As Grinspoon notes, a lot of the support for CBD comes from testimonials and anecdotal evidence. There has been a lack of formal medical research because CBD supplements are not approved by the federal Food and Drug Administration.
CDB is the second most active ingredient in cannabis after tetrahydrocannabinol, or THC, the principal psychoactive constituent. Hemp also contains a small amount of THC — but not enough to produce a “high.”
Marketing CBD could just be scratching the surface in regard to medicinal components of the hemp plant.
Now that derivatives of hemp are legal, other cannabinoids besides CBD can be extracted from the plant as long they remain below the 0.3% THC threshold, Grizzard said. These other chemical extracts include cannabigerol, cannabinol, and cannabichromene.
“Every single plant we grow has a different profile. They all have different cannabinoids in them,” Grizzard said.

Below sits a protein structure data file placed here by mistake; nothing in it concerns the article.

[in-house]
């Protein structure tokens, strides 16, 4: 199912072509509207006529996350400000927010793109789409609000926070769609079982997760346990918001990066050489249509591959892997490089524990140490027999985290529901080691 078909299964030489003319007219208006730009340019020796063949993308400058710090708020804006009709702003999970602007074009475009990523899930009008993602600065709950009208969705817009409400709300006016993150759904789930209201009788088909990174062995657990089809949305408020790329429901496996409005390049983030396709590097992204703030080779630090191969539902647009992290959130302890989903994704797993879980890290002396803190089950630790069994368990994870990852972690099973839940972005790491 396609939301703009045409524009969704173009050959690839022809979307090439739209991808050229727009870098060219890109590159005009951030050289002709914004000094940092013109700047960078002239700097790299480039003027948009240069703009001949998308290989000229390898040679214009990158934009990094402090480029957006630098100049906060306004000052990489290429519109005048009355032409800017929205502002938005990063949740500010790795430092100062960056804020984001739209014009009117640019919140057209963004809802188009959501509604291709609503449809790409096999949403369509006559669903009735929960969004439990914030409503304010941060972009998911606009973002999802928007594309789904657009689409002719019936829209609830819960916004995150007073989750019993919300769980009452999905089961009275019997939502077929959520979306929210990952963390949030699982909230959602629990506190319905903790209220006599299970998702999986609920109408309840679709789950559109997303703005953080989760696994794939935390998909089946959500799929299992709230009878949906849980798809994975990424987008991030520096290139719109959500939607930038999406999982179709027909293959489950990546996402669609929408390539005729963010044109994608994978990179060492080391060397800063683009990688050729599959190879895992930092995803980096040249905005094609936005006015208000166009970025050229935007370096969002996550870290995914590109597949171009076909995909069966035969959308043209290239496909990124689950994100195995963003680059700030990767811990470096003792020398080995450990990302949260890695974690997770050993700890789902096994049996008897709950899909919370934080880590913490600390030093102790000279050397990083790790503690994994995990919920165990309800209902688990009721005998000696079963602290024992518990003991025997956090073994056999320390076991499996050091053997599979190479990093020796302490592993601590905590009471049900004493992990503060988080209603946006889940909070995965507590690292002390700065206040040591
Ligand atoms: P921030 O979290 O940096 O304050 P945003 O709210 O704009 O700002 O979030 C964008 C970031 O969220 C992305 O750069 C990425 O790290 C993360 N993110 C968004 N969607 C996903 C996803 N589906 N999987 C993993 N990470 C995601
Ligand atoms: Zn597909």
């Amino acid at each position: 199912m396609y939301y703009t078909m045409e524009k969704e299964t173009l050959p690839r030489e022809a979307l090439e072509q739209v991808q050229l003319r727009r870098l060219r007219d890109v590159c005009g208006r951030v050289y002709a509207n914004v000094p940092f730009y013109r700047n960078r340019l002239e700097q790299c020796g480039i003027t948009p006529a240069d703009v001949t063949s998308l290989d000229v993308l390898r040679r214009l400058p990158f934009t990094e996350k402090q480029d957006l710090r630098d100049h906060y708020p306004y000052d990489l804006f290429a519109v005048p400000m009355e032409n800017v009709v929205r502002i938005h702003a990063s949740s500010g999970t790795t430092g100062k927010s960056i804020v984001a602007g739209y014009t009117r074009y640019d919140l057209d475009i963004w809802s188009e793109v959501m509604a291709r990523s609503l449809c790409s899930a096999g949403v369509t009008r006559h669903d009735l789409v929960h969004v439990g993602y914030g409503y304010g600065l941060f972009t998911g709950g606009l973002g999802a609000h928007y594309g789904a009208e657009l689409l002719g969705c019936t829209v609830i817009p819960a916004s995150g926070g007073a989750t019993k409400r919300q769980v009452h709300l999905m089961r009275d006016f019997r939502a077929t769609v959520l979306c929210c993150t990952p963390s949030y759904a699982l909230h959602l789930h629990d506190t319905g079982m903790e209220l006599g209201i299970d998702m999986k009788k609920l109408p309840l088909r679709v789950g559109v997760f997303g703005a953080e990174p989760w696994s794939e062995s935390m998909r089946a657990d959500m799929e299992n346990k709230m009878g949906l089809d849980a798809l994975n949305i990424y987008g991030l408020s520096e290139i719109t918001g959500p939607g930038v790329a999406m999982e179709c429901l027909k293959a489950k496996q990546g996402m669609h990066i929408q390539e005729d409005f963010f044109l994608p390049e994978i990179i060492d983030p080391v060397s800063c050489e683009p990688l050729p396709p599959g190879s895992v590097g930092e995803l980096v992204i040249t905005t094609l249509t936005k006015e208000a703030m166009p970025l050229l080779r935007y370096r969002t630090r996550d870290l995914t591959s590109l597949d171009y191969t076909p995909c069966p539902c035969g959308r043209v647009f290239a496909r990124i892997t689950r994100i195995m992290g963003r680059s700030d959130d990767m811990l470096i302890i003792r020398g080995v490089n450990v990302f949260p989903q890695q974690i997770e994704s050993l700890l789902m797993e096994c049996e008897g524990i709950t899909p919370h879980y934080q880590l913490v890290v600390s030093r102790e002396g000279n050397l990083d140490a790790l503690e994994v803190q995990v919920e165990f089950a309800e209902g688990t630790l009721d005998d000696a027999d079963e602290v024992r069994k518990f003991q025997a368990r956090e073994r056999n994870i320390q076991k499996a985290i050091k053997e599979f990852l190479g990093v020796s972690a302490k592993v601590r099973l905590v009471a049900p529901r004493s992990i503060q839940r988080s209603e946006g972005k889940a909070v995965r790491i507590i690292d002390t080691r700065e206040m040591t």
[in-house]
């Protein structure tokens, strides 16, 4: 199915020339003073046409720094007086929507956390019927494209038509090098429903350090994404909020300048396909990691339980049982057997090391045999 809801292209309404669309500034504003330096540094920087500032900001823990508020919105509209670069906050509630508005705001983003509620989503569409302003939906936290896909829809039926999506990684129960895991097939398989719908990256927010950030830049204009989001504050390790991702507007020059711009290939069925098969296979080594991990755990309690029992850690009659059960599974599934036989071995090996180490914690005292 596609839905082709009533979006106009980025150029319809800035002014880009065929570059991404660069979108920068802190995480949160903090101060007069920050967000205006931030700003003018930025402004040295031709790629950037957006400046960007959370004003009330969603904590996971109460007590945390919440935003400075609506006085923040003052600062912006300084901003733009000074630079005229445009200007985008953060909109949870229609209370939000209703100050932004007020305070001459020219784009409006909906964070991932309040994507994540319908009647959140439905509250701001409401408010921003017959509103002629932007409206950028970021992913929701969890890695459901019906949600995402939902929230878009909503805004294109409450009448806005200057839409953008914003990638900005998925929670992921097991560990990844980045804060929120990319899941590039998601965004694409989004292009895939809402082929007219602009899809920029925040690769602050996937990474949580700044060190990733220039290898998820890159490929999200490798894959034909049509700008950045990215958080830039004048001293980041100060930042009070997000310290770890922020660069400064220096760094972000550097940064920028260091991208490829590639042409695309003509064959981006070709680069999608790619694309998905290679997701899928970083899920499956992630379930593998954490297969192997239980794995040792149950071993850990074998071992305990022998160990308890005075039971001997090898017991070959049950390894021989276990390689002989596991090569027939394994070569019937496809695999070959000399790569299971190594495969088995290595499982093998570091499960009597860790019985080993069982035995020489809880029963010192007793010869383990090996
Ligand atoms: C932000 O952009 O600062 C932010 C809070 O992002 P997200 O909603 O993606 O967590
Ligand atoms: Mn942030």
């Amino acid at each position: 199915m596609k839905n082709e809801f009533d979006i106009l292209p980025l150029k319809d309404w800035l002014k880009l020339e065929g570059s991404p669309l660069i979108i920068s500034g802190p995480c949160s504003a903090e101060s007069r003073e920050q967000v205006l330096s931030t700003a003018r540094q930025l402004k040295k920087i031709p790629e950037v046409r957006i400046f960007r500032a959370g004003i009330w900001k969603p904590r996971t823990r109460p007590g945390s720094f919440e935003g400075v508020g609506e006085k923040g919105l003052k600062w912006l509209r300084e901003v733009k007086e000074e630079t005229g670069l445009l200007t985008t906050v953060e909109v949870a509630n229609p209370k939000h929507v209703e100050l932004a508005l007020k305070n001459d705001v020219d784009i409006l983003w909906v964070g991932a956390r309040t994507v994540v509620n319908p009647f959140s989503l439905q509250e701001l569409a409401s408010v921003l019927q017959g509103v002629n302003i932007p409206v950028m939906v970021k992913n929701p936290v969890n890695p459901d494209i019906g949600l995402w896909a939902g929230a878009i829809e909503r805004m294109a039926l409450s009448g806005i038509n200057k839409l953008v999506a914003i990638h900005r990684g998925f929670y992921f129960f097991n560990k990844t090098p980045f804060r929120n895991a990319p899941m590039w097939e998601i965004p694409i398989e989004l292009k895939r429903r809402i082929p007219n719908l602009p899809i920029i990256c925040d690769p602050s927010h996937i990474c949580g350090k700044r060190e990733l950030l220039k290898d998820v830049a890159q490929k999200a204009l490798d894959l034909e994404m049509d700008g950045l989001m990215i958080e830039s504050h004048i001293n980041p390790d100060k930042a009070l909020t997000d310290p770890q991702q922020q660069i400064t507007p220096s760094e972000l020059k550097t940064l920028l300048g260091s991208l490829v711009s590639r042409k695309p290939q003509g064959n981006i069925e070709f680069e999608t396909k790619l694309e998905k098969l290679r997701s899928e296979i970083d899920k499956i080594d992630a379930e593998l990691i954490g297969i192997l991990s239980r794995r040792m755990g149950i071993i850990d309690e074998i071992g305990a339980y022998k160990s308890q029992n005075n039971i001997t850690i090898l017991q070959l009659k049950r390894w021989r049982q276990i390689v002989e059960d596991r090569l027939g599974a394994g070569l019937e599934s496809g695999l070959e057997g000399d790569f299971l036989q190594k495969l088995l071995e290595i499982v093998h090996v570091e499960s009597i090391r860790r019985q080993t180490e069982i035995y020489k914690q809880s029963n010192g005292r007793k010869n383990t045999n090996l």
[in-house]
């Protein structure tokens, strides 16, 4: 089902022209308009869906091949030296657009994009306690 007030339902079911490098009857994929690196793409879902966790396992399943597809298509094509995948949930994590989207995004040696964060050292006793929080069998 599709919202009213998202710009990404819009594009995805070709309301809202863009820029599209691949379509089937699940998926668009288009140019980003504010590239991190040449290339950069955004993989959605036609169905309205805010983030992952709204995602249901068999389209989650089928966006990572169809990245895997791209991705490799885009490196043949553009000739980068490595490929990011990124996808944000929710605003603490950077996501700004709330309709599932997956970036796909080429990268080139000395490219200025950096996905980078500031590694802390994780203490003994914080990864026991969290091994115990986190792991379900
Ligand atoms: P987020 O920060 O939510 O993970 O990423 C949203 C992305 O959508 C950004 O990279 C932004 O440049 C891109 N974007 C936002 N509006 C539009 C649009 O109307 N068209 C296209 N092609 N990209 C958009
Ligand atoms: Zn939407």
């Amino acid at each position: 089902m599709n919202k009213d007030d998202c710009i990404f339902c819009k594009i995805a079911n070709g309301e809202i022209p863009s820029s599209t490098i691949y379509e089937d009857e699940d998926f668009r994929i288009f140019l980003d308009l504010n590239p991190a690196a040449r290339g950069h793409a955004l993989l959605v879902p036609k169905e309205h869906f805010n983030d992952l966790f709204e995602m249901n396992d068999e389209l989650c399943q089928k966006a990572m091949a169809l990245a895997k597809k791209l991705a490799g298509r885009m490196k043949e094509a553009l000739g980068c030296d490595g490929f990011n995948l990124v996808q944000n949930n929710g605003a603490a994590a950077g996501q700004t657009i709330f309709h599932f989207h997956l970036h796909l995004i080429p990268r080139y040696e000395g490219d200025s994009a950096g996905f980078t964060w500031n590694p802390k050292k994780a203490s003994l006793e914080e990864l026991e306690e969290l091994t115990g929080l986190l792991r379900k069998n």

“Some of them are higher in CBD; some have high CBG, CBN, CBC. There are a lot of different chemicals in that plant. There’s a lot of unknown of what these chemicals do for people.”
The Southern Virginia Hemp Co. hopes to find whether different cannabinoids help with specific ailments. Whether a flash in the pan or the sign of a new wave of medicine, CBD and hemp products have gained popularity over the past couple of years.
“It’s the doctors, the pharmacists, the physical therapists — they’re giving recommendations to people to take this stuff,” Grizzard said. “It’s not me.”
Written by Daniel Berti and Andrew Gionfriddo, Capital News Service. Photos by Andrew Gionfriddo for CNS